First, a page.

12/27/2010 06:12 pm ET Updated May 25, 2011

True Grit: Little Blackie Has it

In Joel and Ethan Coen's new film True Grit, a reinterpretation of Charles Portis' 1968 novel of the same title, and a remake of Henry Hathaway's 1969 film, 14 year-old Mattie Ross goes in search of a man with "true grit." Seeking to avenge the murder of her father, Mattie chooses Reuben J. "Rooster" Cogburn, a man with the reputation as the meanest marshal in Arkansas to bring her father's killer to justice.

Much has been said about the 61 year-old Jeff Bridges' success in embodying the role that gave John Wayne his long sought-after Oscar. Whereas the 1969 Rooster Cogburn was mainly a vehicle for John Wayne to play the blustering, tough-guy with a teddy-bear heart, Bridges lays back in his role. He's filthy, boozy, rambling, and he knows the story is not all about him. Matt Damon, likewise steps back from his usual leading-man posture into the more modest role of the ensemble player, who knows his job is mostly comic relief with a little blue-eyed heroism thrown in.

Indeed, the male stars gallantly allow newcomer Hailee Steinfeld show her own true grit. Chattering in legalistic, ethical and school-marmy circles around all the men in the film, Mattie gets her revenge and lives to tell it as the one-armed old lady in the end.

Mattie's language, an invented jumble of 19th century Christian upright frontier girl vernacular, dominates the picture. Unlike the 1969 True Grit, where Kim Darby was the only one with stylized church-lady language, here in the Coen Brothers' film every character speaks in a highly artificial imagined version of 19th century speech expunged of the nastier expletives and all contractions. Even so, none of these characters, not the dishonest old horse trader, nor the word-sparring Cogburn and La Boeuf, the Texas Ranger, has the linguistic prowess of Mattie.

Yet, the one character whose grit remains beyond question cannot speak at all: Mattie's mustang pony Little Blackie. He's her companion crossing rivers and snowy countryside, and he's the one who gives his life so that she may live. In both films Little Blackie is played by a smallish stunt horse, a mostly black pinto with a blaze and white socks in the 1969 version, and a black Quarter horse named Cimarron in the Coen Brothers' version.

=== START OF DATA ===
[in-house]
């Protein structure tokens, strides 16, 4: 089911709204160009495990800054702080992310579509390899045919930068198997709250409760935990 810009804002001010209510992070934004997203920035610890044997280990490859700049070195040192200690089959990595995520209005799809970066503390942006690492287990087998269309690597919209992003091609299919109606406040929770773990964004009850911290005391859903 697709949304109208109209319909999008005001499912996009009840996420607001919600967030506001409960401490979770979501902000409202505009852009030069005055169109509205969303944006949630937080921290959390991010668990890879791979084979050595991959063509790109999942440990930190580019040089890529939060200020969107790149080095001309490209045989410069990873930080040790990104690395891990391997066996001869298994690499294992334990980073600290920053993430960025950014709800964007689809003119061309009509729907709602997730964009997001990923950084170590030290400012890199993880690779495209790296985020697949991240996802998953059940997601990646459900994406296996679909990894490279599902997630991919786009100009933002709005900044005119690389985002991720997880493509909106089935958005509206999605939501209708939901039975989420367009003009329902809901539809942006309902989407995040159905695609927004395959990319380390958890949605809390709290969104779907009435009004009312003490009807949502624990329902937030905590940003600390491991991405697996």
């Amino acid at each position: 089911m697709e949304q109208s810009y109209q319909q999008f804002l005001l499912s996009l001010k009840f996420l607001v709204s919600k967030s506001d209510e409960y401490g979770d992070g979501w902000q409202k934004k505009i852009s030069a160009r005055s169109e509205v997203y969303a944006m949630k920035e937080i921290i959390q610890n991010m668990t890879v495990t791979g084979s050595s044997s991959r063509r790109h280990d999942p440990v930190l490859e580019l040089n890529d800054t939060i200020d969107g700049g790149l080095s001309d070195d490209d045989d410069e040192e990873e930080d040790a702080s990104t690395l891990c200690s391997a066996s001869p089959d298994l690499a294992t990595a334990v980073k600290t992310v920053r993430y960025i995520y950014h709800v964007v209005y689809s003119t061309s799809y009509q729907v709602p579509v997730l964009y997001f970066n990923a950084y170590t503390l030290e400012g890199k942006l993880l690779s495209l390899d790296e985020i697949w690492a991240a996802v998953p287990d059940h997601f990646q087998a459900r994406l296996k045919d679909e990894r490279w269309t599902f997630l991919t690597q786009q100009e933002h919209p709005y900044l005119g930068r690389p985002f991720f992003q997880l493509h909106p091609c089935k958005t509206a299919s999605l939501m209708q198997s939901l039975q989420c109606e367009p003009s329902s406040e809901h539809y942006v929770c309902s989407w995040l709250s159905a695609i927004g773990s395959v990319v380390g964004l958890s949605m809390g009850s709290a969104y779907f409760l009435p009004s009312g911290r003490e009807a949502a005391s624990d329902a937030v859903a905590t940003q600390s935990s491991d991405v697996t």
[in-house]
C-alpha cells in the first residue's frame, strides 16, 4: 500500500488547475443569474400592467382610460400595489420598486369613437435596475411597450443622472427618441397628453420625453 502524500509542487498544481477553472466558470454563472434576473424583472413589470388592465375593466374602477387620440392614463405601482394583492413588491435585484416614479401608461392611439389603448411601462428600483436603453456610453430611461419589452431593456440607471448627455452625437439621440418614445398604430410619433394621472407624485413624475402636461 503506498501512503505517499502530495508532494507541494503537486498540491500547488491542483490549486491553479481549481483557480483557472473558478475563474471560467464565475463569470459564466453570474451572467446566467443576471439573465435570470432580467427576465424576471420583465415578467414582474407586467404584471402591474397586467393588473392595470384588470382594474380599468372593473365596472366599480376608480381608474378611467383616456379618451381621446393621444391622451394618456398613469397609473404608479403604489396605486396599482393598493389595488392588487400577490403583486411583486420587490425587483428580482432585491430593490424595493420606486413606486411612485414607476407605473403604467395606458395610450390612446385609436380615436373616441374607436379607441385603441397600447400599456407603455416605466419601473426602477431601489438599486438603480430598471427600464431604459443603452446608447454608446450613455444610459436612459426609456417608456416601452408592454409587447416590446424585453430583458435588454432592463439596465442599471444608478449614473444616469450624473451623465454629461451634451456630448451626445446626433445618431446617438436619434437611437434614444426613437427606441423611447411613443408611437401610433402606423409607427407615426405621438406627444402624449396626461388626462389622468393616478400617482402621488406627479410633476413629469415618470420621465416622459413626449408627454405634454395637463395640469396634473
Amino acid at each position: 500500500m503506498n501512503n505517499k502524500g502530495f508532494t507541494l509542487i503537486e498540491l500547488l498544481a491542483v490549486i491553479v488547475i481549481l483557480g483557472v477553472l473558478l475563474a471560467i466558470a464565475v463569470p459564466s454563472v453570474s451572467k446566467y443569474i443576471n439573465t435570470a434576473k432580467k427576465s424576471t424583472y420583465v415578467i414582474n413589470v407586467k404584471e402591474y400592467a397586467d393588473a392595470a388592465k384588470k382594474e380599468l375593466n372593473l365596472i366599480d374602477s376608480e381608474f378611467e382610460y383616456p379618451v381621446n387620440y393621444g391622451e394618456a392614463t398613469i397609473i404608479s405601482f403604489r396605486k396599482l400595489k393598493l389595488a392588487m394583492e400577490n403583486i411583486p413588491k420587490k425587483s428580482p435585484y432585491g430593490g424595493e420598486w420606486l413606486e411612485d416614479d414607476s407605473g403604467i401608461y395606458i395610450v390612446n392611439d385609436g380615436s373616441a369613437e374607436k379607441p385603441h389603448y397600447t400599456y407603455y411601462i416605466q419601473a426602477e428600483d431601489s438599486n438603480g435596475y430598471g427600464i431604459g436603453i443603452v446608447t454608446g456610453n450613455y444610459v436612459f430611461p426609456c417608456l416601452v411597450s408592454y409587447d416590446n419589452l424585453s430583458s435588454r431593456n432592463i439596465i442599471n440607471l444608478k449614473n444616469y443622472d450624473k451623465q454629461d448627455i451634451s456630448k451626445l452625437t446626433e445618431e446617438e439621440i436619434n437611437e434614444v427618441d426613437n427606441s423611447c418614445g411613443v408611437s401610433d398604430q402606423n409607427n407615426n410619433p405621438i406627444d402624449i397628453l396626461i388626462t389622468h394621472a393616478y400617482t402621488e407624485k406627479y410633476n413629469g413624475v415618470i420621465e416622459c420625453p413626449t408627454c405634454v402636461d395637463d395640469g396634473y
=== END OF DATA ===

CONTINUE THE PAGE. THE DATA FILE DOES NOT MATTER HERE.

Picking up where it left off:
After Mattie is bitten in the pit, Cogburn jumps on Little Blackie with Mattie in his arms and rides for help. Cogburn runs Little Blackie until the pony's legs give out from under him and he falls down dead mid-stride. In the John Wayne version, Little Blackie's legs fly out from under him in a manner--one hopes at least--that horse trainers had to teach stunt horses to fall after horse tripping was banned from the movies in the 1960s. That death of Little Blackie happens in late afternoon light. He falls to the ground, Cogburn pulls himself and Mattie out from underneath the lathered, lifeless horse and commandeers a wagon from a nearby party of travelers.

Little Blackie, aka Cimarron of the Coen Brothers' film, charges through the winter night bearing his two riders, one oversized, the other a delirious girl, his savior from the glue factory. Pounding over a dreamy starlit, frostbitten landscape, Little Blackie rides until he can go no farther. A dramatic silhouette shot shows him buckling to his knees and folding over in exhaustion. He's not yet dead when Cogburn shoots him and carries Mattie further on foot. Cogburn fires his pistol again when he almost reaches people who can help Mattie.

Rooster Cogburn shows both heart and grit in saving Mattie, and she honors him by looking him up, alas, too late in life, after he's passed away following a stint as a circus entertainer. But the one who bares Mattie across the river, who helps her chase down justice and gives his life in the end is her trusty steed, Little Blackie.

Watching both versions of True Grit, it struck me how the horse culture of the Westerns has shrunk to a shadow of its former life in Hollywood. The stunt rider who swam the river with the 1969 Little Blackie was experienced enough to stay astride and not fall off as the horse lurched up the river bank--no easy feat for even the most skilled stunt regular. In the Coen Brothers' version the camera cuts away as Little Blackie heaves himself up out of the river. We only seem him again soaking wet and shining black, with Mattie on his back confronting Cogburn and Le Beouf. Little Blackie saves the day at the river and in the end on the benighted plains.

Where have all the horses gone? The horse is the kind of four-legged friend who no longer exists in American mainstream culture. Little Blackie, his name itself jarringly retrograde sounding when Mattie tells it to the African-American stable boy in the 2010 version, is an anachronism. The horse is as out-of-date as the heroine's speech. But if Mattie has true grit, Little Blackie has it too.